In Georgia, “parties may obtain discovery regarding any matter, not privileged, which is relevant to the subject matter involved in the pending action.” O.C.G.A. § 9-11-26(b)(1). For family law cases, this code section allows almost anything to be discoverable – financial discovery relates to child support, equitable distribution and alimony; discovery about the behavior of the parties relates to child custody and equitable distribution. Relevant is interpreted very broadly so a party seeking a protective order has to show that the information sought has absolutely nothing to do with any issue in the case. Further, “[i]t is not ground for objection that the information sought will be inadmissible at the trial if the information sought appears reasonably calculated to lead to the discovery of admissible evidence.” Id. Thus, a party seeking a protective order has a difficult burden to overcome. A recent appellant to the Court of Appeals of Georgia recently learned this lesson. Ewing v. Ewing, A15A1422, Court of Appeals of Georgia (2015).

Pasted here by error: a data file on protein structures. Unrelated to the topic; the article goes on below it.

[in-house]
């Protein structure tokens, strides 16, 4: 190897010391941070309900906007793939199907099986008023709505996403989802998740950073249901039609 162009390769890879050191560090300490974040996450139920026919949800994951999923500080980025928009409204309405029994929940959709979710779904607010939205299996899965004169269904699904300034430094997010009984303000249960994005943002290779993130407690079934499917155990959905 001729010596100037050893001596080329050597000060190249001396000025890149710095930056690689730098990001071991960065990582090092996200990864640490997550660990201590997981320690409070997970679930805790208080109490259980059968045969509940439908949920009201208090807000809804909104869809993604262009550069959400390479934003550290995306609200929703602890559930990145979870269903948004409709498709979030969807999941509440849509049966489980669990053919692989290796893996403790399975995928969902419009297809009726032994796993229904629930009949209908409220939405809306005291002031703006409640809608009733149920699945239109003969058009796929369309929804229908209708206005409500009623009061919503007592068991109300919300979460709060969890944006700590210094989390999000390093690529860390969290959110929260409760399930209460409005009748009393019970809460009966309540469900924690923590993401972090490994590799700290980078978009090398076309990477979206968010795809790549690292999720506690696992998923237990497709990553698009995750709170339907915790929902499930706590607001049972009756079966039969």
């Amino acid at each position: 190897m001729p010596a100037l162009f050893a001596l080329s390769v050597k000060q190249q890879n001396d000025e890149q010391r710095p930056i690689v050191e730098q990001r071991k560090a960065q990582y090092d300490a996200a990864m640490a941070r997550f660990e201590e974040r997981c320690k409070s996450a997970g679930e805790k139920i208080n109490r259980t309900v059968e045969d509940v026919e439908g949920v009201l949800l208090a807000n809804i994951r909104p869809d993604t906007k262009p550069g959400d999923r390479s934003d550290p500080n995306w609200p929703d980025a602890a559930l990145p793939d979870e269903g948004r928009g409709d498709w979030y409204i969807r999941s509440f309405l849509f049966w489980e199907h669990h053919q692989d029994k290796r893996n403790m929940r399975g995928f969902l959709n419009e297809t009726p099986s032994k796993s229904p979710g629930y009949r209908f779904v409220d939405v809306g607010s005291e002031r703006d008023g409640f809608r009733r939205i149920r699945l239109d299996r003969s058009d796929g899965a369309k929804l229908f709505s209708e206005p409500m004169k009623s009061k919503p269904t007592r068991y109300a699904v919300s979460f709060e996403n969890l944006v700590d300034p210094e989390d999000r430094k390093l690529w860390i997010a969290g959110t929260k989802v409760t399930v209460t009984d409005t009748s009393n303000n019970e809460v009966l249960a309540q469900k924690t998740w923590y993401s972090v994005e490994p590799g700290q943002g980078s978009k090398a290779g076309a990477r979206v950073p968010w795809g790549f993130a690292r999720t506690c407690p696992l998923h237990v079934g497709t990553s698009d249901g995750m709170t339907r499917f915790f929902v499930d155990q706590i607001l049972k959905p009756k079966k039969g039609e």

In that case, the wife inadvertently discovered correspondence between the husband and his mistress while looking for something on his iPhone. During the divorce discovery process, the wife subpoenaed the husband’s phone records from his wireless carrier, and subpoenaed the mistress for a deposition. She additionally served the husband with a notice of intent to take his deposition along with a request for production of documents. The husband filed a motion for protective order to prohibit the wife from obtaining the phone records and deposing the mistress, alleging that the information was obtained from his phone without his knowledge or permission. After the trial court denied the husband’s motion, he appealed.
The Court of Appeals affirmed the trial court’s ruling, citing the statutes above regarding the scope of discovery in Georgia. The Court further pointed out that protective orders are permitted “to protect a party or person from annoyance, embarrassment, oppression, or undue burden or expense,” but “should not be awarded when the effect is to frustrate and prevent legitimate discovery.” O.C.G.A. § 9-11-26(c); Galbreath v. Braley, 318 Ga. App. 111, 113 (2012). Since the husband’s extramarital activity can play into the issue of equitable distribution, discovery regarding this alleged conduct is relevant and the wife should be permitted to obtain this discovery in any format (depositions, document production, interrogatories, etc.).